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The "momentum" adds a little of the history of the last weight updates to the actual update, with diminishing weight history (older momentum shares get smaller). Is it significiantly superior?

Weightupdate: $$ w_{i+1} = w_i + m_i $$

With momentum: $$ m_0 = 0 \\ m_1 = \Delta w_{1} + \beta m_0 = \Delta w_1 \\ m_2 = \Delta w_{2} + \beta m_1 = \Delta w_2 + \beta\Delta w_1 $$

So the momentum already contains the actual weightupdate and the momentumhistory. beta is like alpha a number between 0 and 1 (beta diminishes older momentum items).

Is there a common consent, that the usage of the momentum approach improves the learning quality, in terms of stability and speed?

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Using momentum is a noise reduction (noisy gradients) and signal amplification strategy.

Imagine a large hill with a rough terrain with lots of ups-and-downs. We are trying to navigate to the bottom of the hill by using purely local information. A bad strategy is course correct frequently every time we see a potential new direction with steeper descent.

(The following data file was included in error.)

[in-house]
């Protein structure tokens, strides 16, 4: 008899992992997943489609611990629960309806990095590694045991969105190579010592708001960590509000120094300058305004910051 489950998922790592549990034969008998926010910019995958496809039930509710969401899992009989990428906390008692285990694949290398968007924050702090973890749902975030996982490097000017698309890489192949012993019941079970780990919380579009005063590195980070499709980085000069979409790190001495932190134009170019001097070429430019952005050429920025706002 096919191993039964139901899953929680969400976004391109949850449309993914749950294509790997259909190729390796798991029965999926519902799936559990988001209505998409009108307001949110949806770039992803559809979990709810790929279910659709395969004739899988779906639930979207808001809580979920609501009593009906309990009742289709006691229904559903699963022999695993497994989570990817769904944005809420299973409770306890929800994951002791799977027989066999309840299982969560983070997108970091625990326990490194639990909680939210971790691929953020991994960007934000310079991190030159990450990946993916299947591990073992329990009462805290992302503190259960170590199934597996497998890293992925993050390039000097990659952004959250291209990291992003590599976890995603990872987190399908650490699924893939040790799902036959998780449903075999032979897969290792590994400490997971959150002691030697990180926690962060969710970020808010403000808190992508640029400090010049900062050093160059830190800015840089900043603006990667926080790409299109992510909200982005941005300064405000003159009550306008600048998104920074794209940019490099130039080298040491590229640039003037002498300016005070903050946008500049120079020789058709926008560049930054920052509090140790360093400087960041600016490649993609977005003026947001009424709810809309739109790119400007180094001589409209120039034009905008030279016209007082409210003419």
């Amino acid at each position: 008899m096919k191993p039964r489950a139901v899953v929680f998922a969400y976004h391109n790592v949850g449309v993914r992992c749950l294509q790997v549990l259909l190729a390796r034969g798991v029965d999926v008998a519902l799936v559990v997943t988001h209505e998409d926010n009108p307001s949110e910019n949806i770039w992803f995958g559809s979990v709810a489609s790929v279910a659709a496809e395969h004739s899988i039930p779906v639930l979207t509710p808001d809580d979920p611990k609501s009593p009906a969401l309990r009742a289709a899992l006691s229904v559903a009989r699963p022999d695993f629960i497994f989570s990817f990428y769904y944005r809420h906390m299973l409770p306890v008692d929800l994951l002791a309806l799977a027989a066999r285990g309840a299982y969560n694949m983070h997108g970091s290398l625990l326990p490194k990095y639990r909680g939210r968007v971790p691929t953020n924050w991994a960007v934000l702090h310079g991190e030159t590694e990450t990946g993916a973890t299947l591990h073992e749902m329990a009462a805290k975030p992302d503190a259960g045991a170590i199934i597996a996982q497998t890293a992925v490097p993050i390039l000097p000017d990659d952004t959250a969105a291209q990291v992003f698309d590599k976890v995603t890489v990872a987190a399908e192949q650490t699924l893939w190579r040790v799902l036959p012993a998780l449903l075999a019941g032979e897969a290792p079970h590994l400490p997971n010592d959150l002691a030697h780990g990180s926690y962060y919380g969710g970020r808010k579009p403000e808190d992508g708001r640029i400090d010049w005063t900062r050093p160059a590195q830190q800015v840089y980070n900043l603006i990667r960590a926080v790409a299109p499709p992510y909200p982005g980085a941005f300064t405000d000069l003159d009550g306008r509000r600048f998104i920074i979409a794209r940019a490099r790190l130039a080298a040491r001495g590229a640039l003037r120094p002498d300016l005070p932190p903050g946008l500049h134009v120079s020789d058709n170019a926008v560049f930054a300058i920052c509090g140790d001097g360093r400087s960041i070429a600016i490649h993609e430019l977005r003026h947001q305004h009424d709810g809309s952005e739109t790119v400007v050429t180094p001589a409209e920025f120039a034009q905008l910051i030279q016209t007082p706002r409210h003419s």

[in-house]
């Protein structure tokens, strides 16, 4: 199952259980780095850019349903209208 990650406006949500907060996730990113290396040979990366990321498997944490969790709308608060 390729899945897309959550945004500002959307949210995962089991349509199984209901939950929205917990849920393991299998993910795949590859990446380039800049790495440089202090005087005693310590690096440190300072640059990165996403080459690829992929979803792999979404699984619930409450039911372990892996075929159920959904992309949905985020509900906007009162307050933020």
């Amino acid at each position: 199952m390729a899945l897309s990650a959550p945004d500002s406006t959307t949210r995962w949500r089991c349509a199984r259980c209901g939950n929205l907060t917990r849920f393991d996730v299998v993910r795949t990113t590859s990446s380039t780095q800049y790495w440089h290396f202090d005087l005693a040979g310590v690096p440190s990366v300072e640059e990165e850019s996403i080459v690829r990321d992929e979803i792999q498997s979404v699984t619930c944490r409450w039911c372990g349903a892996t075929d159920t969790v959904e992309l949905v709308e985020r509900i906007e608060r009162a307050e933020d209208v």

The momentum term makes it difficult to course correct frequently by adding weight to the past directions chosen. It dampens (pun intended) the idea of enthusiastically switching directions.

The challenge with common consent: the exact nature of the terrain is going to change from problem to problem (dataset). So your mileage by choosing momentum based updates may vary. But in general, for non-toy problem using momentum based weight updates will be a good first strategy.

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